This course examines problems in complex mass tort litigation that emerged during the 1980s and now have become a permanent part of the litigation landscape. Initially, the course surveys the paradigmatic mass tort cases such as those involving the Dalkon Shield, Agent Orange and asbestos litigation to understand and define the peculiar problems arising in the context of mass tort litigation, as opposed to simple two-party tort litigation. During the course we also will examine other mass tort cases involving mass disasters such as Bhopal, Three Mile Island, the Hyatt-Regency Skywalk collapse and the Dupont Plaza Hotel fire; and mass products liability litigation involving bendectin, DES, the silicon breast implant litigation, defective heart valve litigation, repetitive stress injury litigation.
The course is divided into five parts. In the first section we deal with jurisprudential issues, including the debate between proponents of aggregative procedure versus litigant autonomy. In an economic framework, we examine the problem of balancing justice, cost, and delay as these values relate to economic efficiency and sound judicial administration. Finally, this portion of the course examines special ethical dilemmas in mass tort litigation.
The second portion of the course canvasses procedural problems entailed in mass tort litigation, including the failures and successes of federal and state procedural rules to adequately handle these massive cases through the class action rule, consolidation, MDL procedure, and preclusion doctrine. The third section of the course examines how mass tort litigation has challenged and transformed existing substantive tort law doctrines, including problems of indeterminate plaintiffs, indeterminate defendants, joint liability, causation and use of scientific evidence, and aggregate damages. The fourth part of the course canvasses the intricate choice-of-law complications involved in federal diversity mass tort cases, as well as "horizontal" choice-of-law problems involved in state-based mass tort cases. Finally, the last portion of the course addresses alternative methods of resolving mass tort litigation, including administrative approaches, claims facilities, latent injury registries, bankruptcy and trust mechanisms, and settlement classes.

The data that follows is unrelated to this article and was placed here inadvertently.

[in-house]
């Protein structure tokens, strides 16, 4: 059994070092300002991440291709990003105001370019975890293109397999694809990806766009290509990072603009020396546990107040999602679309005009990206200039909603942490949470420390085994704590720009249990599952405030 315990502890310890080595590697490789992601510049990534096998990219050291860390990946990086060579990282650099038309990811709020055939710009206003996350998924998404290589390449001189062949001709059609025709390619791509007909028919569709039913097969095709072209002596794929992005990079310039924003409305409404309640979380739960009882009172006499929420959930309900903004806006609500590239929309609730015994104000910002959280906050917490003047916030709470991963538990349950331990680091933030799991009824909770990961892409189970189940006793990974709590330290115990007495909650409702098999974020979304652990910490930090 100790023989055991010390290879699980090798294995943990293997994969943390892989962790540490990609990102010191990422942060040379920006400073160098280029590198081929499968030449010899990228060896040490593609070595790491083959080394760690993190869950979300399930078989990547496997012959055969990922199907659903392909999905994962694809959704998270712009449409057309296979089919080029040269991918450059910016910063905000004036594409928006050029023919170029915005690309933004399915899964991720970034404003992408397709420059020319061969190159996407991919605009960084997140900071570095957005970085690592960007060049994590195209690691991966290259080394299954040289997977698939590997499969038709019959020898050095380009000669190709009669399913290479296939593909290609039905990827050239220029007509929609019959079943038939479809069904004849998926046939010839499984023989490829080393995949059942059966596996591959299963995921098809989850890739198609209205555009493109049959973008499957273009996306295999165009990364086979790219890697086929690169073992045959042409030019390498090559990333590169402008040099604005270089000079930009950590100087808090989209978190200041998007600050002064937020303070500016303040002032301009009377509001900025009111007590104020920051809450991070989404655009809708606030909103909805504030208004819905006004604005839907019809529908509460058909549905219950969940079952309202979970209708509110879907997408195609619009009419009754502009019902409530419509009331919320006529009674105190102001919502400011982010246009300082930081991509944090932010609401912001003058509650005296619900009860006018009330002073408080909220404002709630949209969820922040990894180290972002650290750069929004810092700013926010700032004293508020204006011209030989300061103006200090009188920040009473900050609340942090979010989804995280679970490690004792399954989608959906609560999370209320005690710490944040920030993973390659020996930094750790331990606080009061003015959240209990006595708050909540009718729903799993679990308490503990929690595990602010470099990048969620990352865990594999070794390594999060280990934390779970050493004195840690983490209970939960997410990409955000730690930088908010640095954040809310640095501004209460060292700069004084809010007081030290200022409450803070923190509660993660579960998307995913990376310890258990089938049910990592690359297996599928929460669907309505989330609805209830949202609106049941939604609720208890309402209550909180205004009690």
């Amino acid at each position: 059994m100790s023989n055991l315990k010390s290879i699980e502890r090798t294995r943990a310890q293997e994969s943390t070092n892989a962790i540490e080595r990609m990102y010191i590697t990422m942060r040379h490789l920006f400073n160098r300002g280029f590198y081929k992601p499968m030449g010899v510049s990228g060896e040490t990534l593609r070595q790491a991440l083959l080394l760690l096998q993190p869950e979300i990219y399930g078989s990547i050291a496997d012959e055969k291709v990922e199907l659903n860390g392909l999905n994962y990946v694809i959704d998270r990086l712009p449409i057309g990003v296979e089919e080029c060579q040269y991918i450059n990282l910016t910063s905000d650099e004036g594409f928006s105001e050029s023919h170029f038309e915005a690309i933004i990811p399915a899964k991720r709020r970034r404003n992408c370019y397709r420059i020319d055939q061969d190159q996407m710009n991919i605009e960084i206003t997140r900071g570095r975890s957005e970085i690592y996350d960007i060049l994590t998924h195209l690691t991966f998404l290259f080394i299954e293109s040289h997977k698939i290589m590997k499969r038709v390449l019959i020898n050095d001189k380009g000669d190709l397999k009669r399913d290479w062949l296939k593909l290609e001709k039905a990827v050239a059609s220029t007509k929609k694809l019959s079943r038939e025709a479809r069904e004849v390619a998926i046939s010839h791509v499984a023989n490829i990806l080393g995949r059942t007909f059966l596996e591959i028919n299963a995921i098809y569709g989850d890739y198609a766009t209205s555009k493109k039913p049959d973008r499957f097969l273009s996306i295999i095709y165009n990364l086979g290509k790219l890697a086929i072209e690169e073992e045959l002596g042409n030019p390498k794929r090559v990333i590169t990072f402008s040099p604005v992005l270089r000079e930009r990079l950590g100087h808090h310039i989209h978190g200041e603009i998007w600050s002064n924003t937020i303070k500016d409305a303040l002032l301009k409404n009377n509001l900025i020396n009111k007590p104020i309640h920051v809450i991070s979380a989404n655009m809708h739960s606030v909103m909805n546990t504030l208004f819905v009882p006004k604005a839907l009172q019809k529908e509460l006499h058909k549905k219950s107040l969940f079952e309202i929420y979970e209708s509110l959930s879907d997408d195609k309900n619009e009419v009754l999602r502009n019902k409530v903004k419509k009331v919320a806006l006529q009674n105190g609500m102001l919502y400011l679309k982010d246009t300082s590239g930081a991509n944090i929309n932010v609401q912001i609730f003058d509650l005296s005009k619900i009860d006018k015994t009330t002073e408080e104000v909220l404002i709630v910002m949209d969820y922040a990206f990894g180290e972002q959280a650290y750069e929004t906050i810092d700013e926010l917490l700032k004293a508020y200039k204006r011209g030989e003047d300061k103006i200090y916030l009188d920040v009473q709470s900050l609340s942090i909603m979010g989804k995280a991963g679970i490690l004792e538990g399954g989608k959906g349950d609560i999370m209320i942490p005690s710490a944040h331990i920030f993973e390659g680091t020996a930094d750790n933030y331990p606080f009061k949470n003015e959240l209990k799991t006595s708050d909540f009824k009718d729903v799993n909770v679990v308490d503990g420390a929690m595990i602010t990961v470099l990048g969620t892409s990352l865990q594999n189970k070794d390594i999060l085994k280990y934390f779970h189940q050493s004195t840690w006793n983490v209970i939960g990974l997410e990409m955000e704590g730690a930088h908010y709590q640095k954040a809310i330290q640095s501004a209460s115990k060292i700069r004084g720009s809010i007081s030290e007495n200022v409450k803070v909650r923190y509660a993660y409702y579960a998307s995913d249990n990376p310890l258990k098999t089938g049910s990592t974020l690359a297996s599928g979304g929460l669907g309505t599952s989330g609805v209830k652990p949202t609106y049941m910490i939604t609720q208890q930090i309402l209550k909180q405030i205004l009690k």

Throughout the course, reference will be made to various reform proposals for resolving mass tort litigation that have been suggested during the last decade, including the recommendations of the ABA Mass Tort Commission, the American Law Institute's Project on Complex Litigation, the Supreme Court Reaveley Commission, and pending federal legislation.
Course materials: The casebook will be Linda S. Mullenix, MASS TORT LITIGATION; CASES AND MATERIALS (2d ed. 2008)(Thomson West).
Prerequisites: Civil Procedure; Torts.